Editor: David Reiss
Brooklyn Law School

February 15, 2013

The Michigan District Court holds that Aurora Bank has Standing to Foreclose on Homeowners’ Property

By Robert Huberman

In Horton v. Aurora Bank FSB, 1:12-CV-365, 2012 WL 3307451 (W.D. Mich. Aug. 13, 2012), the Michigan District Court granted Defendants’ motion to dismiss Aaron and Suzanne Hortons’ claims.

In January 2007, the Hortons purchased property and executed a promissory note, with Lehman FSB, in exchange for a $148,000 loan. The Hortons then granted a mortgage to MERS who acted solely as nominee for the lender and the lender’s successors and assigns. The mortgage was recorded on January 31, 2007. MERS later assigned the mortgage to Aurora Loan Services LLC. The Hortons defaulted on their loan on or around August 12, 2010, so Aurora initiated foreclosure by advertisement proceedings on the property. On September 8, 2011, Aurora foreclosed on the property and a Sheriff’s Deed was recorded on September 22, 2011. One day before the redemption period expired, the Hortons filed a lawsuit against Defendants.

The Hortons filed a six-count complaint against eight entities and other unknown defendants. The Hortons alleged 1) wrongful foreclosure for failure to comply with various provisions of Michigan’s foreclosure statute; 2) quiet title; 3) slander of title; 4) unfair deceptive business practices; 5) intentional infliction of emotional distress; and 6) breach of the duty to negotiate in good faith. In response, Defendants filed a motion to dismiss.

First, the Hortons claimed that their mortgage was not properly recorded. But because the Hortons failed to provide a reason why the mortgage was improperly recorded the court dismissed the Hortons’ allegation. Second, the Hortons alleged that neither MERS, Lehman, nor Aurora owned the indebtedness, owned an interest in the indebtedness, or were the servicing agents. The court noted, however, that Aurora had an interest in the indebtedness because Aurora was the record holder of the Hortons’ mortgage. Thus, the court dismissed the Hortons’ second allegation.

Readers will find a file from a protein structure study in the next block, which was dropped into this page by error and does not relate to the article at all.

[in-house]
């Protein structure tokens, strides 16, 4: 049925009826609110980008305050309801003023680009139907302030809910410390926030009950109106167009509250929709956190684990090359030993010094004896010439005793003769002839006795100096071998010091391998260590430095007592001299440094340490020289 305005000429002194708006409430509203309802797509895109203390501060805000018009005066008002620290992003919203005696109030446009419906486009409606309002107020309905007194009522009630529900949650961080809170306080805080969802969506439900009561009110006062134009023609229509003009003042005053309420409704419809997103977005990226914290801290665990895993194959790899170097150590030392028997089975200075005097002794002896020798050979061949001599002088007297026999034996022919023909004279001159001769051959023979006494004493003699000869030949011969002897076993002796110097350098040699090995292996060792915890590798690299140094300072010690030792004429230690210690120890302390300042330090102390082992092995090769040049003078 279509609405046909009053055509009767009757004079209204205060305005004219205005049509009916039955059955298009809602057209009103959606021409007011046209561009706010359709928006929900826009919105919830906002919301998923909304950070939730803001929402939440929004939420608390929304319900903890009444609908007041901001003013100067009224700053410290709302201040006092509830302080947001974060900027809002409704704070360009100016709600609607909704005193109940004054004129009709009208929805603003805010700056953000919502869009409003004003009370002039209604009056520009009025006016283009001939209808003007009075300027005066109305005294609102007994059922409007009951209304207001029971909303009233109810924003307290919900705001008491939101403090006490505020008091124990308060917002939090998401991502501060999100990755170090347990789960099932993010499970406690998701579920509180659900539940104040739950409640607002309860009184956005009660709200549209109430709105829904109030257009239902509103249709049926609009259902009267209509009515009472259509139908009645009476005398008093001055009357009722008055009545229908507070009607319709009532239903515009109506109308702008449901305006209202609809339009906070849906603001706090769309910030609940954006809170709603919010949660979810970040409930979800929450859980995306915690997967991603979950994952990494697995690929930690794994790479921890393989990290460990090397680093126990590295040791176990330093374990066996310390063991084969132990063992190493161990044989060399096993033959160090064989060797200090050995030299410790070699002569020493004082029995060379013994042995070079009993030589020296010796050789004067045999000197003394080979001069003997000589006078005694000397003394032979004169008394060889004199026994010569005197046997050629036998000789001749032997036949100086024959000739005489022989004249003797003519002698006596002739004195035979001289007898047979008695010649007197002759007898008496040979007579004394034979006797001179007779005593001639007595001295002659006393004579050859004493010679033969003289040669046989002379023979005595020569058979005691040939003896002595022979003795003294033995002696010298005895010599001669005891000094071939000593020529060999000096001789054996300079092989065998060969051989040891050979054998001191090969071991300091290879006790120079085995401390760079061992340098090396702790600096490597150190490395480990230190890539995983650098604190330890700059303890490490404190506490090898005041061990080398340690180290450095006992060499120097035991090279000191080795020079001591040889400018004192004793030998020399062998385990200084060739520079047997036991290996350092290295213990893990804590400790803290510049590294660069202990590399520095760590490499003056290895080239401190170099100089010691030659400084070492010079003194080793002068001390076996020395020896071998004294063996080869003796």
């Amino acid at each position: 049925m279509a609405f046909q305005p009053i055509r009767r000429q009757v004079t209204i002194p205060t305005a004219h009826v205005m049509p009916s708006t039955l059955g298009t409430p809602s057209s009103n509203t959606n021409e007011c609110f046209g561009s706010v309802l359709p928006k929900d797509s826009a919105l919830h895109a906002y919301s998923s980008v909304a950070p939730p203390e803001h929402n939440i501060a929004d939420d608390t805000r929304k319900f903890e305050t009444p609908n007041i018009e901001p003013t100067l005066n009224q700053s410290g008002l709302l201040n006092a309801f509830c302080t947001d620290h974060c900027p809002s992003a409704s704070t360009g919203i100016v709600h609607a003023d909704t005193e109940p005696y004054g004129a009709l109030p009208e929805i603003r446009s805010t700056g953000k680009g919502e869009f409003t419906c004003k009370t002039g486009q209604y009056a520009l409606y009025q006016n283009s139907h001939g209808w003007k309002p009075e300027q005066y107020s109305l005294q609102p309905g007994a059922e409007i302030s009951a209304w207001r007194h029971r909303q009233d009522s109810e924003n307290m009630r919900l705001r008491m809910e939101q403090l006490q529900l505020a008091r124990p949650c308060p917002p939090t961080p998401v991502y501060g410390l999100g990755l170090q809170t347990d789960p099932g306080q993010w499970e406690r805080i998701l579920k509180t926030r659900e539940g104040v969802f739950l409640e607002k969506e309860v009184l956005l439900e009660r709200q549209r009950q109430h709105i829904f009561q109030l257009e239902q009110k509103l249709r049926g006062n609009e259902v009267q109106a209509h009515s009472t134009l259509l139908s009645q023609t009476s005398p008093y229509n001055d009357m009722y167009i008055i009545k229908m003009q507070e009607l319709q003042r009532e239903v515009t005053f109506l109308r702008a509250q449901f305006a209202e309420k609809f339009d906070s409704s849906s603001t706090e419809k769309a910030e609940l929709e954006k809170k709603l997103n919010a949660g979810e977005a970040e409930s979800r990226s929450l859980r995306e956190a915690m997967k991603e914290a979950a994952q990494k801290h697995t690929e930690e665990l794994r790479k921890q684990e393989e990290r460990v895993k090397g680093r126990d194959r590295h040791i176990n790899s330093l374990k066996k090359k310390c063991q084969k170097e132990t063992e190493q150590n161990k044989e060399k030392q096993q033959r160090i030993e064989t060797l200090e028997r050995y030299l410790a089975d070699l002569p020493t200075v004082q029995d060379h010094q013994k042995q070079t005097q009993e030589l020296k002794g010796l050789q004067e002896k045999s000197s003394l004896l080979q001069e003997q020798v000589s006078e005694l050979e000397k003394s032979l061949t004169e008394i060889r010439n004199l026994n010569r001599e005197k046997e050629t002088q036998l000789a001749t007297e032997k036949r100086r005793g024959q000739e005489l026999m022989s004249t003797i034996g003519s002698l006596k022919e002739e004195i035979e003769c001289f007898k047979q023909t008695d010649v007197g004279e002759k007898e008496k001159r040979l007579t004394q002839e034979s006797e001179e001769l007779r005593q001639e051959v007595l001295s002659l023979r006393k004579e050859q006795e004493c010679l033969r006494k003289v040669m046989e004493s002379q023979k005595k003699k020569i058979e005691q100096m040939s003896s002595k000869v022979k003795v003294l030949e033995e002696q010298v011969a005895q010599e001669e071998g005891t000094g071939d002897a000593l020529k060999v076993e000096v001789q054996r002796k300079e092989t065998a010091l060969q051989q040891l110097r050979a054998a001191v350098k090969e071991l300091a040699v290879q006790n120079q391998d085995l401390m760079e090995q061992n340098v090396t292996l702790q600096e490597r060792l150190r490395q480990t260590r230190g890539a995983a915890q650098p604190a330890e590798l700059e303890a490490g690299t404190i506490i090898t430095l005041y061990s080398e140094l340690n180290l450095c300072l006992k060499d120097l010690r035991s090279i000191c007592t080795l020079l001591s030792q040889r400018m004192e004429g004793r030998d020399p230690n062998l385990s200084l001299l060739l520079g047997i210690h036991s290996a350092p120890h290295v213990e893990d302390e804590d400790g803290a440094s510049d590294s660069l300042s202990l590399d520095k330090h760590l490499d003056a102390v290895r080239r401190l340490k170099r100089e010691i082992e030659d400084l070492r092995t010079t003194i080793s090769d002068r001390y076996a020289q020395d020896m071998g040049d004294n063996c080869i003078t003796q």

Third, the Hortons’ alleged that foreclosure on their mortgage violated M.C.L. § 600.3204(3) which states “[i]f the party foreclosing a mortgage by advertisement is not the original mortgagee, a record chain of title shall exist prior to the date of sale . . . evidencing the assignment of the mortgage to the party foreclosing the mortgage.” Here, MERS assigned the recorded mortgage to Aurora, who recorded the assignment with the Barry County Register of Deeds. Thus, the court held, a record chain of title existed that evidenced the assignment of the mortgage from MERS to Aurora. Thus, Defendants did not violate M.C.L. § 600.3204(3).

Fourth, the Hortons’ alleged that one of the defendants adjourned the originally scheduled Sheriff’s Sale without publishing the required notices. The court dismissed this claim, however, because the Hortons did not support their allegation with any facts. Fifth, the Hortons’ claimed that Defendants did not negotiate in good faith, because Defendants responded to the Hortons’ requests to modify the subject loan with nothing more than cursory responses and flat denials. But the court held that cursory responses do not characterize Defendants’ failure to negotiate in good faith. Sixth, the court dismissed the Hortons’ allegation that Defendants engaged in unfair and deceptive business practices, because the Hortons’ provided no factual support for their claim.

Seventh, the Hortons alleged that one or more Defendants intentionally inflicted emotional distress on the Hortons by violating Michigan’s foreclosure statute. But because the Hortons did not validly claim that any Defendant violated Michigan’s foreclosure statute, the court dismissed the Hortons’ allegation.

Finally, Michigan law does not allow an equitable extension of the period to redeem property from a statutory foreclosure sale, in connection with a mortgage foreclosed on by advertisement, in the absence of a clear showing of fraud or irregularity. Furthermore, filing a lawsuit prior to the expiration of the redemption period is insufficient to toll the redemption period. Accordingly, since the Hortons failed to successfully show fraud or irregularities in the foreclosure process, the court granted Defendants’ motion to dismiss.

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